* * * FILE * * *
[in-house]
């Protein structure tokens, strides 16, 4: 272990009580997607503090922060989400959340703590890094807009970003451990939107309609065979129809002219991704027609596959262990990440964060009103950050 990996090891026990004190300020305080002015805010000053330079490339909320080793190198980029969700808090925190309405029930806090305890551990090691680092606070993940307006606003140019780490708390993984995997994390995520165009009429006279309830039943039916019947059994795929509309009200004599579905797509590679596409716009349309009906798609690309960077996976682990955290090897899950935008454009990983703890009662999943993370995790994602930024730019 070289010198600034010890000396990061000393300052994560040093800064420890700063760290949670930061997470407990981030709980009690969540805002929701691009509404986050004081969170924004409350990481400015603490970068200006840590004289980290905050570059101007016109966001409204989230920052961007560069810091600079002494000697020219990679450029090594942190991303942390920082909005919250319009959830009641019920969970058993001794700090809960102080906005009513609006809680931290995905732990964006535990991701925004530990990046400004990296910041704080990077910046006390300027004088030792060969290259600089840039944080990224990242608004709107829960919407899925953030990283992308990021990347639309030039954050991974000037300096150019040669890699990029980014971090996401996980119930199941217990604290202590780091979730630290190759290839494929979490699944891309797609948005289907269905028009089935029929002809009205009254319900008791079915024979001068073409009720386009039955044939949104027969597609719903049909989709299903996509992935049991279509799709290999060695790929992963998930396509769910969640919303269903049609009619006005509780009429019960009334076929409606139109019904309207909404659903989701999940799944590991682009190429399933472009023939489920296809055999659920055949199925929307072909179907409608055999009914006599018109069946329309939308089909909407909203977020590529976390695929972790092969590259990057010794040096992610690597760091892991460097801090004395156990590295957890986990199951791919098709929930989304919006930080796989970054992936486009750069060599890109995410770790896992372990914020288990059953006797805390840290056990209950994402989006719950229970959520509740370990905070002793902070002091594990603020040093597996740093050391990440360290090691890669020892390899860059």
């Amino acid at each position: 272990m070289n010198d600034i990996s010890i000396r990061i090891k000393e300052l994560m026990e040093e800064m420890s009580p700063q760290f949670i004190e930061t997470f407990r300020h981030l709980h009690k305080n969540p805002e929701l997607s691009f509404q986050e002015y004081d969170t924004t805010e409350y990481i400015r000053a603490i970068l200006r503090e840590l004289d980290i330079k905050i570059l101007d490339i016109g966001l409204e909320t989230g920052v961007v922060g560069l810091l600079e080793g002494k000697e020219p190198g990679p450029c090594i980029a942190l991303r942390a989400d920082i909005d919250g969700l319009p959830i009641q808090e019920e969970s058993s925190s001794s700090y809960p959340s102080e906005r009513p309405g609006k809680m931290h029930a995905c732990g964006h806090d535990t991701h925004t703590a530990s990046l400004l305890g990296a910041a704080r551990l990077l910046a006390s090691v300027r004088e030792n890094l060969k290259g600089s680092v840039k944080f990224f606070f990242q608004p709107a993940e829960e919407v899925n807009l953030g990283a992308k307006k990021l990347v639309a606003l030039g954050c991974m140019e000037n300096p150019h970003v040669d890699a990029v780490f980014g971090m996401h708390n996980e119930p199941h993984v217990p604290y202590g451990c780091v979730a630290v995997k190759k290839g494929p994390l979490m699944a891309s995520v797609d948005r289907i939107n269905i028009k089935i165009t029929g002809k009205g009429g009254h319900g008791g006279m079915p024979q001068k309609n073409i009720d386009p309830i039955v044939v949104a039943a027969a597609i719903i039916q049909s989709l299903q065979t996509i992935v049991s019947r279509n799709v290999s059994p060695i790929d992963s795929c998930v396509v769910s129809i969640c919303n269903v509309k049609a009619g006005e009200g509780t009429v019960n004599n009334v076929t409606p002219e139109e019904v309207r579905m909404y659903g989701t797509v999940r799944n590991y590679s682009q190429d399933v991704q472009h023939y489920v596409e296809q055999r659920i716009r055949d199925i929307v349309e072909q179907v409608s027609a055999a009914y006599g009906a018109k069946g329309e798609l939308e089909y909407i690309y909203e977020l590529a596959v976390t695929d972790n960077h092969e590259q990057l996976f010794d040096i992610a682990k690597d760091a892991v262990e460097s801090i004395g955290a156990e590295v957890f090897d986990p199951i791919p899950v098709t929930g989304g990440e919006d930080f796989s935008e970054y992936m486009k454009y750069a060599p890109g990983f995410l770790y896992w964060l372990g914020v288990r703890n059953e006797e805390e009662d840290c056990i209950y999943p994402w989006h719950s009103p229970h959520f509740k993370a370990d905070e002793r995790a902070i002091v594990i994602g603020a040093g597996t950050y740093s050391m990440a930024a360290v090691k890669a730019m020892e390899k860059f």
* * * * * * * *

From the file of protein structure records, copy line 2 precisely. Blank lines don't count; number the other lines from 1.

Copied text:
């Protein structure tokens, strides 16, 4: 272990009580997607503090922060989400959340703590890094807009970003451990939107309609065979129809002219991704027609596959262990990440964060009103950050 990996090891026990004190300020305080002015805010000053330079490339909320080793190198980029969700808090925190309405029930806090305890551990090691680092606070993940307006606003140019780490708390993984995997994390995520165009009429006279309830039943039916019947059994795929509309009200004599579905797509590679596409716009349309009906798609690309960077996976682990955290090897899950935008454009990983703890009662999943993370995790994602930024730019 070289010198600034010890000396990061000393300052994560040093800064420890700063760290949670930061997470407990981030709980009690969540805002929701691009509404986050004081969170924004409350990481400015603490970068200006840590004289980290905050570059101007016109966001409204989230920052961007560069810091600079002494000697020219990679450029090594942190991303942390920082909005919250319009959830009641019920969970058993001794700090809960102080906005009513609006809680931290995905732990964006535990991701925004530990990046400004990296910041704080990077910046006390300027004088030792060969290259600089840039944080990224990242608004709107829960919407899925953030990283992308990021990347639309030039954050991974000037300096150019040669890699990029980014971090996401996980119930199941217990604290202590780091979730630290190759290839494929979490699944891309797609948005289907269905028009089935029929002809009205009254319900008791079915024979001068073409009720386009039955044939949104027969597609719903049909989709299903996509992935049991279509799709290999060695790929992963998930396509769910969640919303269903049609009619006005509780009429019960009334076929409606139109019904309207909404659903989701999940799944590991682009190429399933472009023939489920296809055999659920055949199925929307072909179907409608055999009914006599018109069946329309939308089909909407909203977020590529976390695929972790092969590259990057010794040096992610690597760091892991460097801090004395156990590295957890986990199951791919098709929930989304919006930080796989970054992936486009750069060599890109995410770790896992372990914020288990059953006797805390840290056990209950994402989006719950229970959520509740370990905070002793902070002091594990603020040093597996740093050391990440360290090691890669020892390899860059």